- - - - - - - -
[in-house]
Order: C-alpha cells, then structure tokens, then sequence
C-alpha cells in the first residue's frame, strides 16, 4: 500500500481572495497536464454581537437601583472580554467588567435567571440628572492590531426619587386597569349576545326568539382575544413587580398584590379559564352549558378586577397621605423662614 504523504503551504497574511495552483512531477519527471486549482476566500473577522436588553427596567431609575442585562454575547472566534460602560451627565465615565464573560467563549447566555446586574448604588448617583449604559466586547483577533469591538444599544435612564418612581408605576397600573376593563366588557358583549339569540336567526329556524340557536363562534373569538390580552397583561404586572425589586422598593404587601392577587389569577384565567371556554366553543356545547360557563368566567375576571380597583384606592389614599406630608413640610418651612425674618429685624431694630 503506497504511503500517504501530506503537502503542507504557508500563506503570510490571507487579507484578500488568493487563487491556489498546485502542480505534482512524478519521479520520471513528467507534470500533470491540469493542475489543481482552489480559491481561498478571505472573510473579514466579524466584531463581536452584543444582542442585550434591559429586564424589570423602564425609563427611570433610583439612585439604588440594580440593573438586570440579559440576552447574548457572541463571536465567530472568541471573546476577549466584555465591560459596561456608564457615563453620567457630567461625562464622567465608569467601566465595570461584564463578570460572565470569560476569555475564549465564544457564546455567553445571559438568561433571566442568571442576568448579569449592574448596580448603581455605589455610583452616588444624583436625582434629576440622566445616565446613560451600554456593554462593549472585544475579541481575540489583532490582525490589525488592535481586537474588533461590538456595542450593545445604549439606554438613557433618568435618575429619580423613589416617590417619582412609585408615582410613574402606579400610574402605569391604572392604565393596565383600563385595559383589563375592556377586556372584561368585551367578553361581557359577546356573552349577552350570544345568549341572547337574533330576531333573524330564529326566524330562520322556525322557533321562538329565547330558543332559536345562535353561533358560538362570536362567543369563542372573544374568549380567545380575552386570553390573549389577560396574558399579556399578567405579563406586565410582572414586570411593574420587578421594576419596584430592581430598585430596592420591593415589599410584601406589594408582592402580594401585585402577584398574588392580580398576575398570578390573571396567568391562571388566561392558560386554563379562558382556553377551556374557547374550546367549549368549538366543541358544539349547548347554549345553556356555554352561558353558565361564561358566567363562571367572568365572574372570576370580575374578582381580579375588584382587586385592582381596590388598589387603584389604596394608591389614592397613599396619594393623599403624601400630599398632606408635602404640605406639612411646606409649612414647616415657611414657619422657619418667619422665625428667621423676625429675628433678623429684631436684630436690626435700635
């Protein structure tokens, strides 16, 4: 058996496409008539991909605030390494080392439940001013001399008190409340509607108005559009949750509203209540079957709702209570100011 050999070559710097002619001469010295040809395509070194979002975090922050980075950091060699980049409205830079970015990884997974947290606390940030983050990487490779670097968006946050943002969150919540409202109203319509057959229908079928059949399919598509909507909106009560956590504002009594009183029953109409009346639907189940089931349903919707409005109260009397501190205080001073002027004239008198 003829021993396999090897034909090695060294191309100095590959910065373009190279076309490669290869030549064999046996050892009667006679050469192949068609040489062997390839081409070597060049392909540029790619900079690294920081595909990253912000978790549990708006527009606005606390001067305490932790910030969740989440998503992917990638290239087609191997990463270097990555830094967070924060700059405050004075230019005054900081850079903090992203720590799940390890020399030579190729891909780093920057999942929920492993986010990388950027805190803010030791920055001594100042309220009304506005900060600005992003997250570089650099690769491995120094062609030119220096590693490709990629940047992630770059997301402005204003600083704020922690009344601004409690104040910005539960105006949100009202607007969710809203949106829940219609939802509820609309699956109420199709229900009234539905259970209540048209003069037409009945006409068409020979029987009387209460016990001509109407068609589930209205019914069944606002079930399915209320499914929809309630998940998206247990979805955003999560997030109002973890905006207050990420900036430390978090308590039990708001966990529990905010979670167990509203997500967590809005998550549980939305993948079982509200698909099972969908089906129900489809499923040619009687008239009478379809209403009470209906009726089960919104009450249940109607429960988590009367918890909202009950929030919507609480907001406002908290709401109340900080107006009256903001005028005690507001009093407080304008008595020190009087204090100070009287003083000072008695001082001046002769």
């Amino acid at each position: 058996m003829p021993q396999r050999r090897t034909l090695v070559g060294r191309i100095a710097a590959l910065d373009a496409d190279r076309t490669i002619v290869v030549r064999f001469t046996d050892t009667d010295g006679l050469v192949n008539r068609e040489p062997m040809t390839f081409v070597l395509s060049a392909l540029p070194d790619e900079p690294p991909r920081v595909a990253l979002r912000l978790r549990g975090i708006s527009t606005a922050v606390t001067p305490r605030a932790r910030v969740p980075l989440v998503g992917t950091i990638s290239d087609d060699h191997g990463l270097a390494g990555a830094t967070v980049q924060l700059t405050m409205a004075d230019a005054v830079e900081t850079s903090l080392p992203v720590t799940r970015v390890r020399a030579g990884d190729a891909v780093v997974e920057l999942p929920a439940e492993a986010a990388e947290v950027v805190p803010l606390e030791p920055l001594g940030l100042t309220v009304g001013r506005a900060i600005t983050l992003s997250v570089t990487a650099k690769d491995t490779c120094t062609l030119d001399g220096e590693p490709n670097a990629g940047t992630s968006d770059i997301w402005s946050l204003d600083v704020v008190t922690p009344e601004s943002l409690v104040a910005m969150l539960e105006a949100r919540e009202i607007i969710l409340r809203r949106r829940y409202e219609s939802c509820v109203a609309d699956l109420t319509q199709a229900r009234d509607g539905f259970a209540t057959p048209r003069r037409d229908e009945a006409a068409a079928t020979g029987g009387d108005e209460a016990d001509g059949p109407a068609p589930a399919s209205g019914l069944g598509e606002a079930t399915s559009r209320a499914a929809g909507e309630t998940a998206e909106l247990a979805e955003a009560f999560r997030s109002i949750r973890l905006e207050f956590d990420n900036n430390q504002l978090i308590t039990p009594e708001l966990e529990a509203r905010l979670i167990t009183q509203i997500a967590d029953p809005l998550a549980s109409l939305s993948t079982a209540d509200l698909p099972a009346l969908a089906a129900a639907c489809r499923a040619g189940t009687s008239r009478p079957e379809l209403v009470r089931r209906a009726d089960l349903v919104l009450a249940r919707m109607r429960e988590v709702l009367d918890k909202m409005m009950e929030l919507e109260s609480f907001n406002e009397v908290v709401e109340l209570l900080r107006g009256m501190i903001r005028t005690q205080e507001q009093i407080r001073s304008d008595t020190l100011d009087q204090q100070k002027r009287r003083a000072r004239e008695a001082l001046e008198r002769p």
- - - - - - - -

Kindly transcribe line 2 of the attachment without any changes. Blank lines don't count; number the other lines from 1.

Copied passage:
Order: C-alpha cells, then structure tokens, then sequence